The Grand Slam of Climate
I introduced something on the O'Reilly Factor several years ago called the “Triple Crown of Cooling.” I called it that because back in 2007 I thought a 20-30 year period of cooling would start, resulting in global temperatures returning to 1978 levels by 2030. I also introduced the concept that this cooling may cause a “time of climatic hardship” — in other words, the natural process of cooling after a process of natural warming could produce an uptick in extreme events. The increase in this is not clear, though one can argue it is occurring off the East Coast. The Atlantic still is in its warm cycle and will be for several more years, so the coastal water is warm. It is the reason I am very worried about the East Coast with hurricanes similar in magnitude to storms of the 1950s, though it has not yet occurred. That’s right – Irene, Sandy and Arthur can’t hold a candle to eight major hurricane hits in seven years. None of the aforementioned storms was major.
The fact is, winters have been getting colder in the U.S., as data compiled by NOAA’s National Climatic Data Center shows. And it’s this onslaught of colder temperatures that is likely the cause for any uptick in snowfall near the East Coast. Once the Western Atlantic cools again, the snows will go back toward normal.
So one would look for clashes naturally near the East Coast – the key word here being naturally – as one can also see that the NCEP CFSR data against satellite era temperatures have started a downturn over the past 10 years.
The point is that all this was introduced years ago during a time where the missive was: Winters won’t be cold and snowy, and the ice cap is melting away. Now I will make another forecast in a five-year increment: At least three of the next five winters will be warmer than average across the eastern U.S. The Great Plains will be back and forth, and the core of the coldest winters will be in the West. Let’s see how I do.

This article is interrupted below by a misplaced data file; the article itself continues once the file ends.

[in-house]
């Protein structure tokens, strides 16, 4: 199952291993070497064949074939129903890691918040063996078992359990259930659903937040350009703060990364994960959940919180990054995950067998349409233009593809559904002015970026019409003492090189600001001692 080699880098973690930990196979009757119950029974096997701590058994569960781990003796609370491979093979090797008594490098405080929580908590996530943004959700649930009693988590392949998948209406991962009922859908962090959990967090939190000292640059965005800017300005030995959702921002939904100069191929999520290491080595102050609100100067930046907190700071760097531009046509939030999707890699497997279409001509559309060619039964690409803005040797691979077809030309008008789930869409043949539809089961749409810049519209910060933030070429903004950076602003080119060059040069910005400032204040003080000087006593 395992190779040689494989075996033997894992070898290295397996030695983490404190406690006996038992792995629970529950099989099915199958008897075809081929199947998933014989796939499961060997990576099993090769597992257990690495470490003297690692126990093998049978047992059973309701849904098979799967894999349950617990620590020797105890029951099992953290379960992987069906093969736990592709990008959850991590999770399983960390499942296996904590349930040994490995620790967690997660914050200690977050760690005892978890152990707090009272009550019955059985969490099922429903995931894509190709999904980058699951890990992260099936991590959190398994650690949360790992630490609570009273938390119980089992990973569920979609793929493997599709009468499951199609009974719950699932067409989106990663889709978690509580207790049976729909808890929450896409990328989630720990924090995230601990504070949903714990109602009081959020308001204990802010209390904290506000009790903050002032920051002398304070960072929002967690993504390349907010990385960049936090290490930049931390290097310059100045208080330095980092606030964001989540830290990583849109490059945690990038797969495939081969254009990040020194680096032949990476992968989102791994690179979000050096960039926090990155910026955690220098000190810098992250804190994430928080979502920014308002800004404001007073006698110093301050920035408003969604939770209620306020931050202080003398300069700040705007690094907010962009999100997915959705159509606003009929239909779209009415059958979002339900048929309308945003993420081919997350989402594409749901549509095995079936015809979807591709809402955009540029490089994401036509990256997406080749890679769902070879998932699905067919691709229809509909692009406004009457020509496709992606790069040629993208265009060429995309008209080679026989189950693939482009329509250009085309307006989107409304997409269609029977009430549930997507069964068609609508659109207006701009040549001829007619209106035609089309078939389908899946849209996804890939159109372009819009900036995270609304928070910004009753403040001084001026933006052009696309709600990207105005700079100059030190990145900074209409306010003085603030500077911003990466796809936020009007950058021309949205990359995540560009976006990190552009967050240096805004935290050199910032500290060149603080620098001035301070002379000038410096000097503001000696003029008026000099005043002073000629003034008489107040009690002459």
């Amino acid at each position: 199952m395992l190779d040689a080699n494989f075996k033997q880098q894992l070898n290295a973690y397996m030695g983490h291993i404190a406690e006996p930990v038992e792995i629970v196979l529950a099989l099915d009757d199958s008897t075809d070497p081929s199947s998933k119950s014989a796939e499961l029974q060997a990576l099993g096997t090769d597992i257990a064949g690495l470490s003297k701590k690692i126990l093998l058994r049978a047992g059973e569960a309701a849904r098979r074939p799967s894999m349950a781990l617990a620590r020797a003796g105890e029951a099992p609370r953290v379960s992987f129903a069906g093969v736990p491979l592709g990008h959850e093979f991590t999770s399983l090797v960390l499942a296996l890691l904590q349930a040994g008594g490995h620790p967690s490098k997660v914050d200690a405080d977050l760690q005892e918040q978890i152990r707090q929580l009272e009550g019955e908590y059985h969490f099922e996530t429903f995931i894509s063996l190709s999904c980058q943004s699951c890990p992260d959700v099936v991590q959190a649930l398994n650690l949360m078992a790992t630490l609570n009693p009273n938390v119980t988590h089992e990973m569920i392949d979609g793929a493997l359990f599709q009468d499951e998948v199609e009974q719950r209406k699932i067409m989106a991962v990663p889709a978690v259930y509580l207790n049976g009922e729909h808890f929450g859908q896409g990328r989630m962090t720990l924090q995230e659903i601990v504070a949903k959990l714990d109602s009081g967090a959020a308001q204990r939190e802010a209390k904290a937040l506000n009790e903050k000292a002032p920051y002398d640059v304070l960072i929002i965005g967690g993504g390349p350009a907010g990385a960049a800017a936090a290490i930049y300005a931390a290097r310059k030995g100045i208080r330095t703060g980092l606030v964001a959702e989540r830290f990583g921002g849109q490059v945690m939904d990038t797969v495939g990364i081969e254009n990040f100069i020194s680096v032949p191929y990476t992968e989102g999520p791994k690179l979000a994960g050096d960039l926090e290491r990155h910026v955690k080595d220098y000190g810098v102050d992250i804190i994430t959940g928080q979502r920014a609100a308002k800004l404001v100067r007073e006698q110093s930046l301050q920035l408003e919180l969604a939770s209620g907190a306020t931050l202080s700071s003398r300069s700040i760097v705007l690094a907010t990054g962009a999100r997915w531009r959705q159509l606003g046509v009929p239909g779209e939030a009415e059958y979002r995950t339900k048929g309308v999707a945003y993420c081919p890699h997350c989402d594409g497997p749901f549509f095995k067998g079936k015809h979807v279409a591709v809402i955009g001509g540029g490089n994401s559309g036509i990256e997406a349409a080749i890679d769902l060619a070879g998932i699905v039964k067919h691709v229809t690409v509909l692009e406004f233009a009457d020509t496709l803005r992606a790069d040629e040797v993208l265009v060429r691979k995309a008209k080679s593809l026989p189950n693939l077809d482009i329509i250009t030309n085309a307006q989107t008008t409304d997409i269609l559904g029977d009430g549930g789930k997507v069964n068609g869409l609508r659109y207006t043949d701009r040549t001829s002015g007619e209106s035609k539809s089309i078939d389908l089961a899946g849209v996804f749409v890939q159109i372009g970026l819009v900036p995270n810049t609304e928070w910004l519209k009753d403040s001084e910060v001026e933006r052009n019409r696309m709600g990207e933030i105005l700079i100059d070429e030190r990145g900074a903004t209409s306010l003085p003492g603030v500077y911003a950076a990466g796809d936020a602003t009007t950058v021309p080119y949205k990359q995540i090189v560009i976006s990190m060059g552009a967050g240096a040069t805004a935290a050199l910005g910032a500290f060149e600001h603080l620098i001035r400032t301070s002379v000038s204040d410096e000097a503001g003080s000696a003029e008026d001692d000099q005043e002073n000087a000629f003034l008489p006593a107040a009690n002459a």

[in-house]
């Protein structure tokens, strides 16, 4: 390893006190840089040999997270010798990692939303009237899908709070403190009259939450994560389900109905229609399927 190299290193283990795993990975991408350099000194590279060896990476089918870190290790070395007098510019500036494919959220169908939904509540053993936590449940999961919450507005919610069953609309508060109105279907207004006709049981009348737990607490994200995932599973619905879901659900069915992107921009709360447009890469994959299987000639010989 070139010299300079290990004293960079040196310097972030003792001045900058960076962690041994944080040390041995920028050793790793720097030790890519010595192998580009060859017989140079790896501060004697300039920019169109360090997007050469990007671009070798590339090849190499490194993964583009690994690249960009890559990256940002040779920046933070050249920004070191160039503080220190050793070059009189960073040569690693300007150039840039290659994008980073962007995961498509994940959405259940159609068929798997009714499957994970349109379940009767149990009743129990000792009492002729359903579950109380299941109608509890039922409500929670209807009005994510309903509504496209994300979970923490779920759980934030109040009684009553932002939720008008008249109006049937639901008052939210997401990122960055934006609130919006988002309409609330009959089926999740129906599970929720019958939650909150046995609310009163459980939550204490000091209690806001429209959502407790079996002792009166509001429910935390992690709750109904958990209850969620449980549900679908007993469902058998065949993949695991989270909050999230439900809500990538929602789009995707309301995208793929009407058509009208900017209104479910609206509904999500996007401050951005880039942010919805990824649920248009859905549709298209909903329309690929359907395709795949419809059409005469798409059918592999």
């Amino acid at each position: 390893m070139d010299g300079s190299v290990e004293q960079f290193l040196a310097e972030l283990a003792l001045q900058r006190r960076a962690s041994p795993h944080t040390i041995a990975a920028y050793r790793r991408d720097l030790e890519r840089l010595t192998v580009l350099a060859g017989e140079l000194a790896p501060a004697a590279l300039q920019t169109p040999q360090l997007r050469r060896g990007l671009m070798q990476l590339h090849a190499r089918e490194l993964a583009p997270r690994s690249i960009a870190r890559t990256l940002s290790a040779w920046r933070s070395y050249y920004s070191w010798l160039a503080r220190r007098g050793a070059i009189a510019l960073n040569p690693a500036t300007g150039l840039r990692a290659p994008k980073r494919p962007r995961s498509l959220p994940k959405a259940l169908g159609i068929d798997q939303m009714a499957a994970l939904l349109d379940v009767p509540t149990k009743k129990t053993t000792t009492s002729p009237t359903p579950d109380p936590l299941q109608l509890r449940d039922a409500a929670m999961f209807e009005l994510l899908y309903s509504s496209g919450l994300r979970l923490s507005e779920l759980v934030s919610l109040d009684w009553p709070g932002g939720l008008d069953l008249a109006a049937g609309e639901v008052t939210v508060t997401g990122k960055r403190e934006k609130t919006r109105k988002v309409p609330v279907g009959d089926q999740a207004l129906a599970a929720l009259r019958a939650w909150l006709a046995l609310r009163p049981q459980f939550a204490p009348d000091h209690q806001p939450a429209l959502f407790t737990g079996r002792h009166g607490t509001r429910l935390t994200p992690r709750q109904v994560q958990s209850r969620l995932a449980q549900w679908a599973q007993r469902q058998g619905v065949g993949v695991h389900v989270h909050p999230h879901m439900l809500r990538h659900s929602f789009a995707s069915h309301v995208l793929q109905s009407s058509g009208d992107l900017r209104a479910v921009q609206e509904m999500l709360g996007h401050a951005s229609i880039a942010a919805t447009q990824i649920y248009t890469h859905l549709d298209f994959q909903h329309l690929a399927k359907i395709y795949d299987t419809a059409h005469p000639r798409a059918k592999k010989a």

Even though severe cold and enhanced storminess will rule the roost over the next couple of weeks – and we think spring is going to be very late this year for much of the country – spring training for baseball is around the corner, so I decided to rename my climate for “dummies” idea The Grand Slam of Climate.
Let’s ask these questions:
1.) Does the sun have a far greater effect on the climate than CO2?
2.) Do the cycles in the ocean, with the vast amount of the earth’s heat stored in them, have a far greater effect on the climate than CO2?
3.) Do stochastic events (ex-volcanoes, etc.) have a far greater effect on the climate than CO2?
And now I have added the fourth leg, the grand slam:
4.) Does the very design of the system have far greater effect on the climate than CO2?
Quantifying CO2’s effect, with its increase of only one molecule out of every 10,000 molecules of air over a 100-year period, against the grand slam of climate, especially in light of the earth having had ice ages at 7,000 PPM and warmer times at 250 PPM, is grasping at straws at best. Then again, desperate people zealous about another issue would do that if they felt this would help them get their way.
Just ask yourselves these questions above and see what you come up with. It’s not that you’re dumb, it’s just that alarmists think you are. So let’s humor them a bit.
By the way, here’s a fun thing to think about: Mars has an atmosphere with the same percentage of CO2 as Venus, but is much less dense. So why is Mars so much colder than Venus? And just why do those Martian icecaps shrink for years, then expand again? These questions are out of this world; the ones in the Grand Slam of Climate are not.
Joe Bastardi is chief forecaster at WeatherBELL Analytics, a meteorological consulting firm.
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